NIH ‘Shark Tank’ Awards – Update?

The National Institutes of Health (NIH) in the US announced in August that it had awarded $248.7m to 7 companies out of 650 applicants in order to accelerate the development of Covid-19 diagnostic tests.

The NIH fund allocation was a follow up to the April 2020 announcement of the $500m ‘Shark Tank’ competition addressed to scientists and investors.

  • The “shark tank” initiative is part of a greater Rapid Acceleration of Diagnostics Initiative (RADx), which received a total of $1.5bn in funding from the Federal stimulus package.
  • Aim – meet the urgent needs of a vaccine, RADx was set up in only five days of which $500m was allocated to the NIH competition.
  • A total of 650 companies applied for the NIH funding pool – of which only seven were selected based on their cutting edge technology, R&D efforts and speed in which they can produce tests.
  • Among the contract awardees two are listed (public) – Quidel (QDEL) and Fluidigm (FLDM). The other five winners are private companies – they are Mesa Biotech, Talis Biomedical, Ginkgo Bioworks, Helix OpCo, and Mammoth Biosciences.
  • The “shark tank” winners are based in California except for Gingko, which is based in Massachusetts.
  • Mammoth claims its gene-editing technology can produce faster results than standard tests.
  • Ginkgo and Helix claim their tests can produce results in 24 to 48 hours. Ginkgo and Helix also claim they will be able to produce 50k samples/day by end-Sept and 100k samples/day by year-end.
  • However, neither Ginkgo or Helix seems to have published any progress on these claims since joining the winners pack in the “shark tank”, and we are now in October.
  • Mesa Biotech claims it can turn results around in 30 minutes and Quidel claims a 15 minute turnaround.
  • In July, Forbes and others published an NIH story about a second round of awards. This second round of NIH ‘shark tank’ awards for an additional 20 companies was expected in August.
  • There has been no further announcement, we are aware of, regarding the NIH’s second round of awards.

Exhibit 1 below lists the companies by awarding body, total contract value, percent of funding received from the total amount rewarded ($248.7m) and percent of funding received from the federal government ($1.5bn).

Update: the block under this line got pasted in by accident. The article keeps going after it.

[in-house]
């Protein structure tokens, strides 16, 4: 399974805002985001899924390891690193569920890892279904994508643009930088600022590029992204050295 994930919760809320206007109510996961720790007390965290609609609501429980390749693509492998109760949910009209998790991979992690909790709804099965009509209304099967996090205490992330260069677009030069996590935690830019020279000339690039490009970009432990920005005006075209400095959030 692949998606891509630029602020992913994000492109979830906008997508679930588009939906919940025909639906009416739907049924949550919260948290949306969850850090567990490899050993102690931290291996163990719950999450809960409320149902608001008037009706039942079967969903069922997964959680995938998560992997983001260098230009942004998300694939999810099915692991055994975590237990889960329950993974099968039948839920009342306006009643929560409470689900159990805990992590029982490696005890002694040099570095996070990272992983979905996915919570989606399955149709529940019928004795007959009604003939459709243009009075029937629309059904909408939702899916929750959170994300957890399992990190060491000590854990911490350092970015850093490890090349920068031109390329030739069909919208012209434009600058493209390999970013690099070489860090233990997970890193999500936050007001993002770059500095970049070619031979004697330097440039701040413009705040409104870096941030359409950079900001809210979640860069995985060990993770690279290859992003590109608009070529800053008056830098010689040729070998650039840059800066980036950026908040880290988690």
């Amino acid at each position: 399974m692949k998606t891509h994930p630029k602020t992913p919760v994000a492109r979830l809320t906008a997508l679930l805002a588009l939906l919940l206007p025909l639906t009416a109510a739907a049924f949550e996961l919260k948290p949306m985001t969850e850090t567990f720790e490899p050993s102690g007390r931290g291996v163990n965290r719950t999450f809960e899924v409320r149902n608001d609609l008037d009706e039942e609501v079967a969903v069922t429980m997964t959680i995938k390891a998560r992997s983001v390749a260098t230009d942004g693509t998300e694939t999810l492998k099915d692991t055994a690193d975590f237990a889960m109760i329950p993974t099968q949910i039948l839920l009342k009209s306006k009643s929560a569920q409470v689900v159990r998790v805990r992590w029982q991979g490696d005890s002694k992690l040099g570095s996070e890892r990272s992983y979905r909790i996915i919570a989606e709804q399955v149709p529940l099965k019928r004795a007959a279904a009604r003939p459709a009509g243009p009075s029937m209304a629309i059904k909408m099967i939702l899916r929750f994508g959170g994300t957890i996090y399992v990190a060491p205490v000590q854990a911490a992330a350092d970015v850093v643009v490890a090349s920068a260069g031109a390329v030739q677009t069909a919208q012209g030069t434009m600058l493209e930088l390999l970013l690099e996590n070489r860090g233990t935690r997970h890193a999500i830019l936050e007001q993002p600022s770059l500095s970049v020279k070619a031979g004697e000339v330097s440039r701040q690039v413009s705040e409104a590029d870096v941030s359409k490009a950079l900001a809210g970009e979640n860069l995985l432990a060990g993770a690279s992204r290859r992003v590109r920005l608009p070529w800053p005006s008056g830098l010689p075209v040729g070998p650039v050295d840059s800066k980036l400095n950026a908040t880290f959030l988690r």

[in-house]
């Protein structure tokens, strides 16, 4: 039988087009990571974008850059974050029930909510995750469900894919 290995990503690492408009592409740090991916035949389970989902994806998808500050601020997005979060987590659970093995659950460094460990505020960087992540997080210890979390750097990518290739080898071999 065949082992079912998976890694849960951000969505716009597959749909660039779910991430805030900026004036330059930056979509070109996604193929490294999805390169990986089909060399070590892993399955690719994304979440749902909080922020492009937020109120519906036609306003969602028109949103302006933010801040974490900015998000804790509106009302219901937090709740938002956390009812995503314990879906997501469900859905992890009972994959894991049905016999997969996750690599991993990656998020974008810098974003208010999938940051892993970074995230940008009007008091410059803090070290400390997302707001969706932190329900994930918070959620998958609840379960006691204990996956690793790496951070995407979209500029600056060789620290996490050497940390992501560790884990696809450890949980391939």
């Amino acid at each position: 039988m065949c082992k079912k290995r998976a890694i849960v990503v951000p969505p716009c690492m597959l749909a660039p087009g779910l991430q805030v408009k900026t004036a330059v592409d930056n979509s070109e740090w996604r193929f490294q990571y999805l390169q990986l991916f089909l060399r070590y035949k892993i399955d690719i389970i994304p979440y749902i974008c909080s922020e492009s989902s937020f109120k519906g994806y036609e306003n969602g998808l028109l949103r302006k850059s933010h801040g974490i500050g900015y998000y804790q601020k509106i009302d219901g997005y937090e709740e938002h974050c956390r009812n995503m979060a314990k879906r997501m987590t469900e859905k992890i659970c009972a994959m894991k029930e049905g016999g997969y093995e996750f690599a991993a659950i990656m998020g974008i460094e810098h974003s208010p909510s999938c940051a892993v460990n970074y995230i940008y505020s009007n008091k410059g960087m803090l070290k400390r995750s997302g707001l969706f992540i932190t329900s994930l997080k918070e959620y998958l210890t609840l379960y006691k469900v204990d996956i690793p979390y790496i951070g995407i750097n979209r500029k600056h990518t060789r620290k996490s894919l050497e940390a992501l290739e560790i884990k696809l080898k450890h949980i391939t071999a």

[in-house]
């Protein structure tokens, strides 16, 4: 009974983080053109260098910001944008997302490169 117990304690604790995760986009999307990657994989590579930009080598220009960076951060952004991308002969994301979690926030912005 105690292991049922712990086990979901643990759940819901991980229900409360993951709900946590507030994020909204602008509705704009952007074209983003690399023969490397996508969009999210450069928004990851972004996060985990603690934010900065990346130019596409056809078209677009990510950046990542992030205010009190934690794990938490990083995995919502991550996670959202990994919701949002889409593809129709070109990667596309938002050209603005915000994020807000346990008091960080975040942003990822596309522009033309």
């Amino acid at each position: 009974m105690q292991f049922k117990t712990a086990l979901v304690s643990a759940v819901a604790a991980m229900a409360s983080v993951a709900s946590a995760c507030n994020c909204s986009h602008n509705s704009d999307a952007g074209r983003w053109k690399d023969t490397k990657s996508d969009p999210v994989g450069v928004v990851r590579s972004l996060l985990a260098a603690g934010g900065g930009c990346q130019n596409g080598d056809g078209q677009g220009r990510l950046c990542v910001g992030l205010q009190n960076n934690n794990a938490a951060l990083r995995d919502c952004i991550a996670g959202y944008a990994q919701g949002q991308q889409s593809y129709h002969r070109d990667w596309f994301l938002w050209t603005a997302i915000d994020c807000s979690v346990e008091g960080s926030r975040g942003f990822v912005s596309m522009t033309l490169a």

Hologic has been included in the list because even though the funding was received from the Department of Health and Human Services and Department of Defense (DHHSDD), it is still part of the $1.5bn RADx stimulus.

 

Exhibit 1 – Contract awardees for producing Covid-19 tests, 2020

Exhibit 1 Contract awardees for producing Covid-19 tests 2020Sources: ACF Equity Research; company websites

 

We have seen names of big pharma giants such as Abbott Laboratories, Becton Dickinson and Roche Holdings thrive in the markets on the back of their advancing technologies for the manufacture of Covid-19 tests.

However, the “shark tank” initiative has provided opportunities for smaller companies to compete in the global markets and against big pharma. Competition is positive, it generates value, innovation and jobs.

The RADx fund offers small and mid-cap medical diagnostics companies an opportunity to scale up, increase brand presence and grow their value.

The NIH award may have given a handful of smaller companies a brand and business leg-up and increased exposure to investors. In our view, there are additional or substitute ways that all smaller companies could improve their profile with retail and institutional investors – one of these is the implementation of an ESG policy. Why is this a solution?

All classes of investors are increasingly inclined to invest in companies that operate sustainably and can account for it – in time we expect it to be ‘mandatory’ for the majority of companies (nano-cap to mega-cap) whether they want public or private investment.

It is usually (though not always) better to be ahead of the curve when it comes to attracting investment funds.

 

 

 

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